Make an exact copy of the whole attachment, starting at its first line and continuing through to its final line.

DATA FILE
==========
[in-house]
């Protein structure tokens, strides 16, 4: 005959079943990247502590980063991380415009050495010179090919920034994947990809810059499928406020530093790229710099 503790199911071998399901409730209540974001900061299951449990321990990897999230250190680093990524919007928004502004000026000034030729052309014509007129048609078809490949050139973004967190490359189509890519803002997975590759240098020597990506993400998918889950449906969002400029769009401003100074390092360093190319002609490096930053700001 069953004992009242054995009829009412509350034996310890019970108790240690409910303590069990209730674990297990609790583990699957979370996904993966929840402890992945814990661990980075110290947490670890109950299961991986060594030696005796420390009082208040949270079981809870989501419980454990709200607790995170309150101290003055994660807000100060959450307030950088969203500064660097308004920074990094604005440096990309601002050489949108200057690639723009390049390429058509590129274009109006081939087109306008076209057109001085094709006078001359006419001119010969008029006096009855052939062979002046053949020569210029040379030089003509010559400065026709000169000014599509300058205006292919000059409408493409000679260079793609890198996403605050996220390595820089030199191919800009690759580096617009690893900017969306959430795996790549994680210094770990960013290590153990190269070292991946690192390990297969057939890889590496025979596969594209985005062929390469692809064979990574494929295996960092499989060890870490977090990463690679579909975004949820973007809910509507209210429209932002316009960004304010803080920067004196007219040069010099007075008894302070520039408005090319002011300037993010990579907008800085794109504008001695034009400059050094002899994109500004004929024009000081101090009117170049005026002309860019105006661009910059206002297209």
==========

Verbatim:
[in-house]
């Protein structure tokens, strides 16, 4: 005959079943990247502590980063991380415009050495010179090919920034994947990809810059499928406020530093790229710099 503790199911071998399901409730209540974001900061299951449990321990990897999230250190680093990524919007928004502004000026000034030729052309014509007129048609078809490949050139973004967190490359189509890519803002997975590759240098020597990506993400998918889950449906969002400029769009401003100074390092360093190319002609490096930053700001 069953004992009242054995009829009412509350034996310890019970108790240690409910303590069990209730674990297990609790583990699957979370996904993966929840402890992945814990661990980075110290947490670890109950299961991986060594030696005796420390009082208040949270079981809870989501419980454990709200607790995170309150101290003055994660807000100060959450307030950088969203500064660097308004920074990094604005440096990309601002050489949108200057690639723009390049390429058509590129274009109006081939087109306008076209057109001085094709006078001359006419001119010969008029006096009855052939062979002046053949020569210029040379030089003509010559400065026709000169000014599509300058205006292919000059409408493409000679260079793609890198996403605050996220390595820089030199191919800009690759580096617009690893900017969306959430795996790549994680210094770990960013290590153990190269070292991946690192390990297969057939890889590496025979596969594209985005062929390469692809064979990574494929295996960092499989060890870490977090990463690679579909975004949820973007809910509507209210429209932002316009960004304010803080920067004196007219040069010099007075008894302070520039408005090319002011300037993010990579907008800085794109504008001695034009400059050094002899994109500004004929024009000081101090009117170049005026002309860019105006661009910059206002297209």